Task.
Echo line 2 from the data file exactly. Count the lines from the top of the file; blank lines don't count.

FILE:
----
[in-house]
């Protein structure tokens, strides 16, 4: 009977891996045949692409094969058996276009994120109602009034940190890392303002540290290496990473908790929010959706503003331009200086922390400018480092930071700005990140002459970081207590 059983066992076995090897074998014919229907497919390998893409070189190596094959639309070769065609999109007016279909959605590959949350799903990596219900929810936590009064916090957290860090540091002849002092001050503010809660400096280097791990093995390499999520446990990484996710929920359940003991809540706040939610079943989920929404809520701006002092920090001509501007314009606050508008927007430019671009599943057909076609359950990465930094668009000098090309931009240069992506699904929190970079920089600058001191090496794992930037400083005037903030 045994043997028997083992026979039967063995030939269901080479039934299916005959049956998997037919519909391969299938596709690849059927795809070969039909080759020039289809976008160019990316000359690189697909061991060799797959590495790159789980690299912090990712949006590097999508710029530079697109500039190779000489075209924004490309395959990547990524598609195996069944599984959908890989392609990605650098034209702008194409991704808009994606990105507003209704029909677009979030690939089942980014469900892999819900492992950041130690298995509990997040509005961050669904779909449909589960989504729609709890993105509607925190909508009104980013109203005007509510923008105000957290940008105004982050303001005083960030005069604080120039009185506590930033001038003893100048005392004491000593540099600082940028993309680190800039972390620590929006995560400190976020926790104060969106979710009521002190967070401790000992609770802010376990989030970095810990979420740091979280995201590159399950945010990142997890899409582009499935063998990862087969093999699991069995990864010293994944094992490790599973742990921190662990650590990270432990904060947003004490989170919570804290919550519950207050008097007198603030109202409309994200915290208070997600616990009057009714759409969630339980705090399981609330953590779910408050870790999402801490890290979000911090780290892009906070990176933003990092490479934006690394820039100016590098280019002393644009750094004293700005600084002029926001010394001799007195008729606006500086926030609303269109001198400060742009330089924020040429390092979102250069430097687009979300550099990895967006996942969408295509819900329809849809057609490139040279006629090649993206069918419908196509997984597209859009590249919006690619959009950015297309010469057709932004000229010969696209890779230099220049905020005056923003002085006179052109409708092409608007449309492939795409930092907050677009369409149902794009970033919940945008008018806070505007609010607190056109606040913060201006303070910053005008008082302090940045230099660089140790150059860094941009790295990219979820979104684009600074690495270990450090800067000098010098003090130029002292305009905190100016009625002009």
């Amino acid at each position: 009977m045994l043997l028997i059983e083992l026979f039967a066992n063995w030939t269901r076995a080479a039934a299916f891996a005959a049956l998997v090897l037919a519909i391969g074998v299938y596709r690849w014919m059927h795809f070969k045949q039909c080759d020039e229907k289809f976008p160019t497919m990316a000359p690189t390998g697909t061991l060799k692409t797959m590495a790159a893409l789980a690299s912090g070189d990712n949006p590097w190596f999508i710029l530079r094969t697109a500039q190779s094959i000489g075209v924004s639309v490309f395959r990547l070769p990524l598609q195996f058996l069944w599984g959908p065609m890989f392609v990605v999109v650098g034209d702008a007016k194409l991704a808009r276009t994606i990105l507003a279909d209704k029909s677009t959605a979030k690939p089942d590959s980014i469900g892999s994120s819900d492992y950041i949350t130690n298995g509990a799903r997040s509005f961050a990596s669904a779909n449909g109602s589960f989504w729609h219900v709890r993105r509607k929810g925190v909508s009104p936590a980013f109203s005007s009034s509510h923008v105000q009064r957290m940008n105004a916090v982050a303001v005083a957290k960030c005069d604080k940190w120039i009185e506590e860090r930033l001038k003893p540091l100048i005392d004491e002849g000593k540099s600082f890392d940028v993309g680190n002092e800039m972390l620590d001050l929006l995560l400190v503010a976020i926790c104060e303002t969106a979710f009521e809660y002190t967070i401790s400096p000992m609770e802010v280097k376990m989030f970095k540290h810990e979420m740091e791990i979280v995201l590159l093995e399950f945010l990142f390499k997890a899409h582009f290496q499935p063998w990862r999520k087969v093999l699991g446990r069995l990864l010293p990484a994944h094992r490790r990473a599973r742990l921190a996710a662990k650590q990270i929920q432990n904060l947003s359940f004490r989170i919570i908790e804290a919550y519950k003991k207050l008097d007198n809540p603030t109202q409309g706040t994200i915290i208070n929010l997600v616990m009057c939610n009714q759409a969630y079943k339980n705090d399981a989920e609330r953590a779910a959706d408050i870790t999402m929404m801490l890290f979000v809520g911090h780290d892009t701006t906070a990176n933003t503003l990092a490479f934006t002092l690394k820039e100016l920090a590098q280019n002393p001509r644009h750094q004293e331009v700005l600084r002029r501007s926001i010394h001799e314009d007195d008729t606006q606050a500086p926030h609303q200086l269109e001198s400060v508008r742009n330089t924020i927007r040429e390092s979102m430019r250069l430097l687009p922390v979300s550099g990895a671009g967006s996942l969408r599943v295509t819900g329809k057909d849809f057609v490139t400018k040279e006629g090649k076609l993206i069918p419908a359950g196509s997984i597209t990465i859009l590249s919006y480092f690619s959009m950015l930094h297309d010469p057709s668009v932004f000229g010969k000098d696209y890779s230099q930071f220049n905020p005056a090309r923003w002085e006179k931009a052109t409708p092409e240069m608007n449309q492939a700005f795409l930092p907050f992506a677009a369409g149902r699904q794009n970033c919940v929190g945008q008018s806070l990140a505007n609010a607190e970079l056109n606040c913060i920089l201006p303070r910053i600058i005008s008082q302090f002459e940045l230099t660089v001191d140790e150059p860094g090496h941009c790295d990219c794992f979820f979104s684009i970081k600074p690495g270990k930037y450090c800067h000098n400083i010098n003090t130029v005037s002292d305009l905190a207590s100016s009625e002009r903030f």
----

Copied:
């Protein structure tokens, strides 16, 4: 009977891996045949692409094969058996276009994120109602009034940190890392303002540290290496990473908790929010959706503003331009200086922390400018480092930071700005990140002459970081207590 059983066992076995090897074998014919229907497919390998893409070189190596094959639309070769065609999109007016279909959605590959949350799903990596219900929810936590009064916090957290860090540091002849002092001050503010809660400096280097791990093995390499999520446990990484996710929920359940003991809540706040939610079943989920929404809520701006002092920090001509501007314009606050508008927007430019671009599943057909076609359950990465930094668009000098090309931009240069992506699904929190970079920089600058001191090496794992930037400083005037903030 045994043997028997083992026979039967063995030939269901080479039934299916005959049956998997037919519909391969299938596709690849059927795809070969039909080759020039289809976008160019990316000359690189697909061991060799797959590495790159789980690299912090990712949006590097999508710029530079697109500039190779000489075209924004490309395959990547990524598609195996069944599984959908890989392609990605650098034209702008194409991704808009994606990105507003209704029909677009979030690939089942980014469900892999819900492992950041130690298995509990997040509005961050669904779909449909589960989504729609709890993105509607925190909508009104980013109203005007509510923008105000957290940008105004982050303001005083960030005069604080120039009185506590930033001038003893100048005392004491000593540099600082940028993309680190800039972390620590929006995560400190976020926790104060969106979710009521002190967070401790000992609770802010376990989030970095810990979420740091979280995201590159399950945010990142997890899409582009499935063998990862087969093999699991069995990864010293994944094992490790599973742990921190662990650590990270432990904060947003004490989170919570804290919550519950207050008097007198603030109202409309994200915290208070997600616990009057009714759409969630339980705090399981609330953590779910408050870790999402801490890290979000911090780290892009906070990176933003990092490479934006690394820039100016590098280019002393644009750094004293700005600084002029926001010394001799007195008729606006500086926030609303269109001198400060742009330089924020040429390092979102250069430097687009979300550099990895967006996942969408295509819900329809849809057609490139040279006629090649993206069918419908196509997984597209859009590249919006690619959009950015297309010469057709932004000229010969696209890779230099220049905020005056923003002085006179052109409708092409608007449309492939795409930092907050677009369409149902794009970033919940945008008018806070505007609010607190056109606040913060201006303070910053005008008082302090940045230099660089140790150059860094941009790295990219979820979104684009600074690495270990450090800067000098010098003090130029002292305009905190100016009625002009």